Top Three Novice Chasers of 2021/22

Of course, a novice chaser is a horse that, prior to the start of the current National Hunt season, has yet to win a race over regulation fences (I could draw parallels to novice online casino players). According to Timeform, the top three highest rated horses in that category in 2021/22 were Galopin Des Champs (175p), Ferny Hollow (166p) and Gentleman De Mee (164p). Interestingly, all three were trained in Ireland, by Willie Mullins in Closutton, County Carlow.

The 6-year-old Galopin Des Champs, who won the Martin Pipe Conditional Jockeys’ Handicap Hurdle at the 2021 Cheltenham Festival, made a seamless transition to the larger obstacles, akin to a online casino gaming player, showing others exactly how it’s done. He won his first two starts of 2021/22, including the Grade 1 Ladbrokes Novice Chase at Leopardstown in early February, with a minimum of fuss. At the Cheltenham Festival, he was sent off at a shade of odds-on to beat his only serious rival, Bob Olinger, in the Turner Novices’ Chase and, for much of the way, looked like doing so comfortably. However, he fell at the final fence, when 12 lengths ahead, leaving his seemingly well beaten rival to land the spoils. Galopin Des Champs did, however, resume winning ways in the Grade 1 Boylesports Gold Cup Novice Chase at Fairyhouse in April and remains a top-class prospect.

Ferny Hollow, winner of the Weatherbys Champion Bumper at the 2020 Cheltenham Festival, also made a bright start to his chasing career, winning at Punchestown and Leopardstown before injury intervened. Indeed, he was as short as 6/4 favourite for the Arkle Challenge Trophy before being ruled out for the remainder of the season with a suspensory ligament injury.

Gentleman De Mee was beaten 19½ lengths by Ferny Hollow on his chasing debut at Punchestown in early December but, having bypassed the Cheltenham Festival, took his form over fences to a new level in the Grade 1 Maghull Novices’ Chase at Aintree. On that occasion, he made all the running to beat the Arkle Trophy winner, Edwardstone, by 4 lengths and is another with a bright future.

Emmet Mullins

As William Shakespeare wrote, ‘some are born great, some achieve greatness, and some have greatness thrust upon them’. Emmet Mullins is, of course, the nephew of perennial Irish Champion National Hunt Trainer Willie Mullins so into which category he falls is a matter for conjecture. Online gambling fans have won many a pretty penny by following his selections.

However, what is certain is that Mullins was well on his way to making a name for himself even before saddling Noble Yeats to win the Grand National, at the first attempt, in April, 2020. He saddled his first winner as a trainer, St. Stephen’s Green, in a ‘bumper’ at Kilbeggan in June, 2015, but quickly garnered as reputation as a shrewd operator. On British soil, his other big race successes include the Greatwood Handicap Hurdle at Cheltenham, Morebattle Hurdle at Kelso and Paddy Power Plate at the Cheltenham Festival, all with The Shunter in 2020/21, and the Dovecote Novices’ Hurdle at Kempton, with Cape Gentleman, in the same season.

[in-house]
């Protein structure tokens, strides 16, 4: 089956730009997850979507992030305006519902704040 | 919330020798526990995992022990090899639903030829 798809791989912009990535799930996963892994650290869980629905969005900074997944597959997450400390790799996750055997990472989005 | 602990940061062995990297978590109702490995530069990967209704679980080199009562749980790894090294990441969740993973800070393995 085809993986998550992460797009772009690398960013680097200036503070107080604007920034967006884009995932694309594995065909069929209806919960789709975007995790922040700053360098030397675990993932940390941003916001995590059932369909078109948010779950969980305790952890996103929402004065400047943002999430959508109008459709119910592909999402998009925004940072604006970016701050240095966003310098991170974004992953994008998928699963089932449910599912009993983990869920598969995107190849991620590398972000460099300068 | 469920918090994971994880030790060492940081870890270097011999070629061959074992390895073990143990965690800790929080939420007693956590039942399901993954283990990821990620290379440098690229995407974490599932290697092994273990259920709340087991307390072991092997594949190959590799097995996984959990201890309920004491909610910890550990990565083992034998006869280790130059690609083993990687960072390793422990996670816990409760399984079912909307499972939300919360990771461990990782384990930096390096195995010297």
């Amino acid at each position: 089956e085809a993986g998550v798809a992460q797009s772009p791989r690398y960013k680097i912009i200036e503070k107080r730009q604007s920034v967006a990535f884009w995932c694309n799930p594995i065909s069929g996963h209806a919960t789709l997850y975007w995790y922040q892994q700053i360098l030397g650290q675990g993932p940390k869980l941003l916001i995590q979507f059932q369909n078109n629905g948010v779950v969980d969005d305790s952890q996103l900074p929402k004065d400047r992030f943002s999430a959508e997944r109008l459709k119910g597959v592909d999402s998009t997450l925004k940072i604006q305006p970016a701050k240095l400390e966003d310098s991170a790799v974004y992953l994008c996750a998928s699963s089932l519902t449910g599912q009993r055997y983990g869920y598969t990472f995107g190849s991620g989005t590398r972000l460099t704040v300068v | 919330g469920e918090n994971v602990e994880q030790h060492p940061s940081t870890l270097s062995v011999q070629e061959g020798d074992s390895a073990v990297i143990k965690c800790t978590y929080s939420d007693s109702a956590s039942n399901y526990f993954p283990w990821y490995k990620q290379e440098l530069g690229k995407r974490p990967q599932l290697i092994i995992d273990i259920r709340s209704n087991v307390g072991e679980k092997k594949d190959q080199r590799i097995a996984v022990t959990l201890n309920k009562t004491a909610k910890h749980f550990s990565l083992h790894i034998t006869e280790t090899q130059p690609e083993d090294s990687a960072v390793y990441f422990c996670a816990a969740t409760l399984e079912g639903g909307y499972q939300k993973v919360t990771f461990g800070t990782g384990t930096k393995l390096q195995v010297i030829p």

Back on home soil, in 2021/22 Mullins enjoyed his most successful season so far, with 18 winners and over £280,000 in prize money. Of course, that amount was eclipsed by the £500,000 Noble Yeats won in the Grand National so, despite saddling just one winner in Britain in 2021/22, additional place prize money took his seasonal earnings on the mainland to over £531,000. Huge money, that would be up to if not beyond casino en ligne leroijohnny players wildest dreams!

Reflecting on his unlikely Grand National triumph, a disbelieving Mullins said, ‘I don’t know where that came from. I think I’m understandably shell-shocked. He later added, ‘I’ve only twice been short of breath in my life. Saturday was the second time it has happened to me and the only other time was when The Shunter won at Cheltenham last year.’

AP McCoy Sporting Legends by Playtech


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How many winners did Pat Taafe ride at the Cheltenham Festival?

The late Pat Taaffe, who died in 1992, aged 62, following a heart transplant the previous year, will always be remembered for his association with Arkle, arguably the greatest steeplechaser of all time. As far as the Cheltenham Festival is concerned, Taaffe rode Arkle to win the Broadway Novices’ Chase, now the Brown Advisory Novices’ Chase, in 1963 and the Cheltenham Gold Cup three years running, in 1964, 1965 and 1966. A record that if translated to any other sphere, such as the real money casino world, would see you running away with riches!

Taaffe won the Cheltenham Gold Cup again in 1968 on Fort Leney, trained, like Arkle, by Tom Dreaper. He remains the most successful jockey in the history of the ‘Blue Riband’ event, the Queen Mother Champion Chase, which he won five times between 1960 and 1970 and the aforementioned Brown Advisory Novices’ Chase, which he also won five times between 1953 and 1970. Indeed, Taaffe won the Queen Champion Chase in 1966 on Flyingbolt, who was rated inferior only to Arkle, according to Timeform.

All told, Pat Taaffe rode 25 winners at the Cheltenham Festival, all bar two of which were over fences; five decades after his retirement from the saddle, he remains fourth in the all-time list, behind only Ruby Walsh, Barry Geraghty and Tony McCoy. Of course, Taaffe was also Irish Champion National Hunt jockey nine times and won the Grand National twice, on Quare Times, trained by Vincent O’Brien, in 1955 and Gay Trip, trained by Fred Rimell, in 1970. With a championship standard demonstrated in both Ireland and England he had little else to prove.  This was long before the best usa online casino era, but if it had been you can bet the reels would be bringing in three sevens for Pat! The man had a winning way about him. That can certainly not be denied.